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With a centre height of around 4 inches and a between-centres capacity of around 15 inches, this simple lathe is of the plain-turning type that lacks backgear but fitted, surprisingly, with chase screwcutting. Simple in principle and easy to use, chase screwcutting has been used on lathes since the middle of the 19th century and frequently employed by such as optical instrument makers, who needed a short but very accurately formed thread.High-resolution Pictures--may take time to load
In its simplest form a master thread (also referred to as a hob or leader) is attached to, or made to rotate with, the headstock spindle while a guide, held in contact with it, transmits the motion to an adjustable cutting tool engineered so that it can slide along a separate arm and impart a copy of the thread to a workpiece held in a chuck or between centres. Fuller details of this system can be found in the writer's article here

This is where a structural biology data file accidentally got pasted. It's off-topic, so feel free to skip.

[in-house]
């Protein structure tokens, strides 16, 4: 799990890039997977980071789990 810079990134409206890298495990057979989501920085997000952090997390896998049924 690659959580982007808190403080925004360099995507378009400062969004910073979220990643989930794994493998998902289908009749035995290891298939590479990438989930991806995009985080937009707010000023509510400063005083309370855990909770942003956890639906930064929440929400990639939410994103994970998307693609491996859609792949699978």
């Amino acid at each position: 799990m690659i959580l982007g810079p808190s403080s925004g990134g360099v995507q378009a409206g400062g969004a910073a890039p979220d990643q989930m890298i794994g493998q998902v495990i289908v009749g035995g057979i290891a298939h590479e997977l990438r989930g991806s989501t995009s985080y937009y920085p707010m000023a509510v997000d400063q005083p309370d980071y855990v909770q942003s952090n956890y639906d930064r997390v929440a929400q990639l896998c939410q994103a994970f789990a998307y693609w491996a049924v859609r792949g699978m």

Looking otherwise rather ordinary - with a flat and V-way bed instead of the more usual flat top with bevelled edge - the lathe has a screw-feed compound slide rest, though this has only three widely-spaced gip-strip adjustment screws and lacks the very long-travel top slide necessary on this type (as there is no carriage feed, the maximum length of cut being limited by the slide's travel).
One clue to the fact that the lathe was constructed to a decent standard is the method of clamping the tailstock spindle, this being by (instead of a crude slot in the tailstock body closed down by a bolt) the "split-barrel" method with two upper and lower shaped clamps closed by a screw thread.